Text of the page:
[Read before the Wellington Branch, September 16, 1942; received by the Editor, September 17, 1942; issued separately, March, 1943.]
Summary: This paper deals with the upper wind conditions on the 28th-30th November, 1929, as shown by pilot balloon soundings at Little America. From the soundings it is deduced that for at least a week a warm anticyclone extending from the surface to beyond 5 km. was located over Antarctica, and it is suggested that such anticyclones are more frequent in the area than the theory of the polar vortex would lead one to suppose.
In 1893, taking the distribution of mean pressure at the earth's surface and assuming values for the mean lapse rate of temperature, Teisserenc de Bort constructed pressure maps for levels at various heights in the upper air. From these and similar maps it may be inferred that the average circulation in the upper part of the troposphere is controlled by two gigantic cyclones, centred one at each pole (the so-called polar cyclones or polar vortices). The circulation in the Southern Hemisphere appears to be simpler than that in the Northern, and this was, and still is, attributed to the more uniform distribution of land and sea south of the equator. The Southern circulation, then, should be more representative of average conditions, such as would exist on a globe uniformly covered by water. If, as it seems reasonable to assume, the winds in extra-tropical regions are on the average geostrophic, the maps show that between about 30° S. and the Antarctic coast westerly winds must prevail throughout the atmosphere from the surface to the tropopause. This is partly confirmed by surface and upper wind observations that have been made in South America, South Africa, Australia and New Zealand, since the construction of the original maps. But observations on the Antarctic Continent have shown that there the surface winds are predominantly easterly or southeasterly in direction, at all events near and on the coast—i.e., that the surface circulation is controlled, not by a polar depression, but by an anticyclone, co-extensive with the continent. However, most meteorologists assume that this anticyclone is shallow and that, at no great height above the continent, it is replaced by the inner portions of the polar vortex—that here also the upper winds are predominantly westerly.
It is obvious from its derivation that the idea of a “polar vortex” is an abstraction, adequate, perhaps, as a summary of average conditions, but misleading if applied to the analysis of individual synoptic situations in the far south. To find, by the manipulation of mean values, that the Antarctic anticyclone is on the average a shallow pressure feature may be justified, but to
deduce from this that all easterly, south-easterly and southerly winds, and in particular the blizzards, are “katabatic” or are shallow surface flows is to obtain a result that it really beyond the capacity of climatological methods.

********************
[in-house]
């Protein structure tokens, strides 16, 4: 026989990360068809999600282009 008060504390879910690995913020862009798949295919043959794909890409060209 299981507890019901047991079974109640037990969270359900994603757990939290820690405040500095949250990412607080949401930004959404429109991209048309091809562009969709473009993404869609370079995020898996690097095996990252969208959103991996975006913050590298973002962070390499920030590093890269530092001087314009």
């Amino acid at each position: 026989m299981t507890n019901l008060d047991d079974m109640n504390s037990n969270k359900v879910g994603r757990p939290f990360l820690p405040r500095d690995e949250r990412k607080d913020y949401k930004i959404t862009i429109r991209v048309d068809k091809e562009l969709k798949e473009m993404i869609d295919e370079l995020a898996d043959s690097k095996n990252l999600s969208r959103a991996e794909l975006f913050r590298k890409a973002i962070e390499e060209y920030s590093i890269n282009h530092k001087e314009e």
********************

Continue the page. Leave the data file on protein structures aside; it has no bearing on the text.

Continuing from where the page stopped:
In a recent publication (5) I have shown that easterly blizzards may occur in the South Indian Ocean at some distance off the Antarctic coast, that these easterlies are similar to those described by Meinardus at the “Gauss” winter station on the coast (3), and that they are not “katabatic flows,” but are essential parts of vigorous cyclonic circulations in the South Indian Ocean. It is probable, of course, that these easterlies are shallow and give place to northerlies or north-westerlies at upper levels, since an occlusion is usually associated with the depression. But it is pertinent to ask whether the easterlies are shallow at some distance south of the low-pressure centre, say, at 80° S. South of the Indian Ocean there is no information which would enable us to answer this question, but as depressions are frequently found at the mouth of the Ross Sea or in the sea itself, a clue, at least, to the answer may be found in the beautiful series of pilot balloon runs made in 1929 and 1934 at Little America (Latitude 78° 34° S.). (2).
Analysis of these pilot balloon ascents shows that winds from an easterly quarter are surprisingly frequent at all levels up to
10 kilometres. The frequencies (as given by Grimminger) of different wind directions at the surface, 2.5 km., 5 km. and 10 km., from the combined data for 1929 and 1934 are summarised in Figure 1 in the form of wind roses. The rose for 5 km., especially, is worth study. It shows that at this level winds from all directions are approximately equal in frequency. We may suspect from this alone that deep easterlies—i.e., easterlies extending from the surface up to or beyond 5 km.—are far more frequent than would be expected from the theory of the polar vortex. The suspicion has been confirmed in the following manner: For the 22 complete months (1929–30 and 1934–35) for which pilot balloon flights are available I have taken the number of days when at least one flight reached 5 km.; then, if a deep easterly be defined as a day on which, from the surface geostrophic level to 5 km., the wind remained between N.N.E. and S.S.E., these deep easterlies amounted to 38% of the 5 km. flight-days. If the flights reaching 3 km. or more be treated in the same way it will be found that deep easterlies amounted to 44% of the 3km. flight-days. It may be contended that 3 or 5 km. flights are more likely on those days when deep easterlies prevail. Fortunately Grimminger (1) has made an analysis of the conditions preceding and accompanying “clear” periods, when long flights are most likely. He defines a “clear” period as one during which there was not more than five-tenths of upper clouds, not more than two-tenths of middle clouds and not more than one-tenth of low clouds. Figure 2 shows a wind rose giving the percentage frequencies of winds from different directions at 5 km. during “clear” periods.